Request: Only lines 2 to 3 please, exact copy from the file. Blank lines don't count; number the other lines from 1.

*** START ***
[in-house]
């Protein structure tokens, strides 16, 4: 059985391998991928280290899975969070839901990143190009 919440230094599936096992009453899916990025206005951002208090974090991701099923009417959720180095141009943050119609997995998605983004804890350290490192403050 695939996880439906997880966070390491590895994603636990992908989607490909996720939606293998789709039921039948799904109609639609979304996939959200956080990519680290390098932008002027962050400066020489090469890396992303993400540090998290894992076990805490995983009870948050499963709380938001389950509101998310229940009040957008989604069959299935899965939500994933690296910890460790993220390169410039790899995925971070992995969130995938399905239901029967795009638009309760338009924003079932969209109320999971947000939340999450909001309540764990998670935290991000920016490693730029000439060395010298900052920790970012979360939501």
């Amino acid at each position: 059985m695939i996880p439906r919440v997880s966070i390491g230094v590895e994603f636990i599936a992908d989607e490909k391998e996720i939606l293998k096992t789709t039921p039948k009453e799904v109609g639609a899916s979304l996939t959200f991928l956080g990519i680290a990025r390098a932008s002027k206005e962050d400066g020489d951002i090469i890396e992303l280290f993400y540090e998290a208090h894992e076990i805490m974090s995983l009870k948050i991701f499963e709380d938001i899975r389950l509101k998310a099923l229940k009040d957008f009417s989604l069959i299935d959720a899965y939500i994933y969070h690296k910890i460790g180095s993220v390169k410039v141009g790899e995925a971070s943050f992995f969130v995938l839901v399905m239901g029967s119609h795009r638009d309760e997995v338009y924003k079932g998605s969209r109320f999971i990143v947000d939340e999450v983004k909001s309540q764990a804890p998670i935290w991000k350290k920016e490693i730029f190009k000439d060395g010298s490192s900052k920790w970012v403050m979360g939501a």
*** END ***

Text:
């Protein structure tokens, strides 16, 4: 059985391998991928280290899975969070839901990143190009 919440230094599936096992009453899916990025206005951002208090974090991701099923009417959720180095141009943050119609997995998605983004804890350290490192403050 695939996880439906997880966070390491590895994603636990992908989607490909996720939606293998789709039921039948799904109609639609979304996939959200956080990519680290390098932008002027962050400066020489090469890396992303993400540090998290894992076990805490995983009870948050499963709380938001389950509101998310229940009040957008989604069959299935899965939500994933690296910890460790993220390169410039790899995925971070992995969130995938399905239901029967795009638009309760338009924003079932969209109320999971947000939340999450909001309540764990998670935290991000920016490693730029000439060395010298900052920790970012979360939501």
């Amino acid at each position: 059985m695939i996880p439906r919440v997880s966070i390491g230094v590895e994603f636990i599936a992908d989607e490909k391998e996720i939606l293998k096992t789709t039921p039948k009453e799904v109609g639609a899916s979304l996939t959200f991928l956080g990519i680290a990025r390098a932008s002027k206005e962050d400066g020489d951002i090469i890396e992303l280290f993400y540090e998290a208090h894992e076990i805490m974090s995983l009870k948050i991701f499963e709380d938001i899975r389950l509101k998310a099923l229940k009040d957008f009417s989604l069959i299935d959720a899965y939500i994933y969070h690296k910890i460790g180095s993220v390169k410039v141009g790899e995925a971070s943050f992995f969130v995938l839901v399905m239901g029967s119609h795009r638009d309760e997995v338009y924003k079932g998605s969209r109320f999971i990143v947000d939340e999450v983004k909001s309540q764990a804890p998670i935290w991000k350290k920016e490693i730029f190009k000439d060395g010298s490192s900052k920790w970012v403050m979360g939501a």